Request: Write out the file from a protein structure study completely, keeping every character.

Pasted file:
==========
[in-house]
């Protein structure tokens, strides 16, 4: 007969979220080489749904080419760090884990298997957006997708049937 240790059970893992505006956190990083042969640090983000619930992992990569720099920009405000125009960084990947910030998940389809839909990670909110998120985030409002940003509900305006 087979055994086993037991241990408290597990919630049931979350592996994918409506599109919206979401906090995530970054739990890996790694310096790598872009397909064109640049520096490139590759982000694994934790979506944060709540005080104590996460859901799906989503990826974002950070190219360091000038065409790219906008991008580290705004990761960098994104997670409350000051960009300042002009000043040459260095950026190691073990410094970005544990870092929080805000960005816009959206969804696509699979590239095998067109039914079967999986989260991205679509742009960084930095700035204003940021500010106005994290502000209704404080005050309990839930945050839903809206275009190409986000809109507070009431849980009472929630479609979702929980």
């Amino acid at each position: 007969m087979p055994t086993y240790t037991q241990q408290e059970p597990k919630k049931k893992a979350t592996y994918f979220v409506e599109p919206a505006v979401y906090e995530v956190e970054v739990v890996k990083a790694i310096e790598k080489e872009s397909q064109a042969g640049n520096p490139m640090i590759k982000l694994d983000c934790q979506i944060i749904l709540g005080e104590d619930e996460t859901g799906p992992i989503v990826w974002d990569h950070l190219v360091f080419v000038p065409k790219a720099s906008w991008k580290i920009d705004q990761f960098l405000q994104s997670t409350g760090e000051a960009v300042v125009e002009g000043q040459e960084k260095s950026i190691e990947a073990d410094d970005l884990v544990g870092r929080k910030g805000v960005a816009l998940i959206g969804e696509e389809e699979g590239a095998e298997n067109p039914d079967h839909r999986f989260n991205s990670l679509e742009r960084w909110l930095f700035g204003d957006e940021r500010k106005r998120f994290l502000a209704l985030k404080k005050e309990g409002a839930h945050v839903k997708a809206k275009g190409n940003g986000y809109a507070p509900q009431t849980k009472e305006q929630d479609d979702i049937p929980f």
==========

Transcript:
[in-house]
């Protein structure tokens, strides 16, 4: 007969979220080489749904080419760090884990298997957006997708049937 240790059970893992505006956190990083042969640090983000619930992992990569720099920009405000125009960084990947910030998940389809839909990670909110998120985030409002940003509900305006 087979055994086993037991241990408290597990919630049931979350592996994918409506599109919206979401906090995530970054739990890996790694310096790598872009397909064109640049520096490139590759982000694994934790979506944060709540005080104590996460859901799906989503990826974002950070190219360091000038065409790219906008991008580290705004990761960098994104997670409350000051960009300042002009000043040459260095950026190691073990410094970005544990870092929080805000960005816009959206969804696509699979590239095998067109039914079967999986989260991205679509742009960084930095700035204003940021500010106005994290502000209704404080005050309990839930945050839903809206275009190409986000809109507070009431849980009472929630479609979702929980």
């Amino acid at each position: 007969m087979p055994t086993y240790t037991q241990q408290e059970p597990k919630k049931k893992a979350t592996y994918f979220v409506e599109p919206a505006v979401y906090e995530v956190e970054v739990v890996k990083a790694i310096e790598k080489e872009s397909q064109a042969g640049n520096p490139m640090i590759k982000l694994d983000c934790q979506i944060i749904l709540g005080e104590d619930e996460t859901g799906p992992i989503v990826w974002d990569h950070l190219v360091f080419v000038p065409k790219a720099s906008w991008k580290i920009d705004q990761f960098l405000q994104s997670t409350g760090e000051a960009v300042v125009e002009g000043q040459e960084k260095s950026i190691e990947a073990d410094d970005l884990v544990g870092r929080k910030g805000v960005a816009l998940i959206g969804e696509e389809e699979g590239a095998e298997n067109p039914d079967h839909r999986f989260n991205s990670l679509e742009r960084w909110l930095f700035g204003d957006e940021r500010k106005r998120f994290l502000a209704l985030k404080k005050e309990g409002a839930h945050v839903k997708a809206k275009g190409n940003g986000y809109a507070p509900q009431t849980k009472e305006q929630d479609d979702i049937p929980f």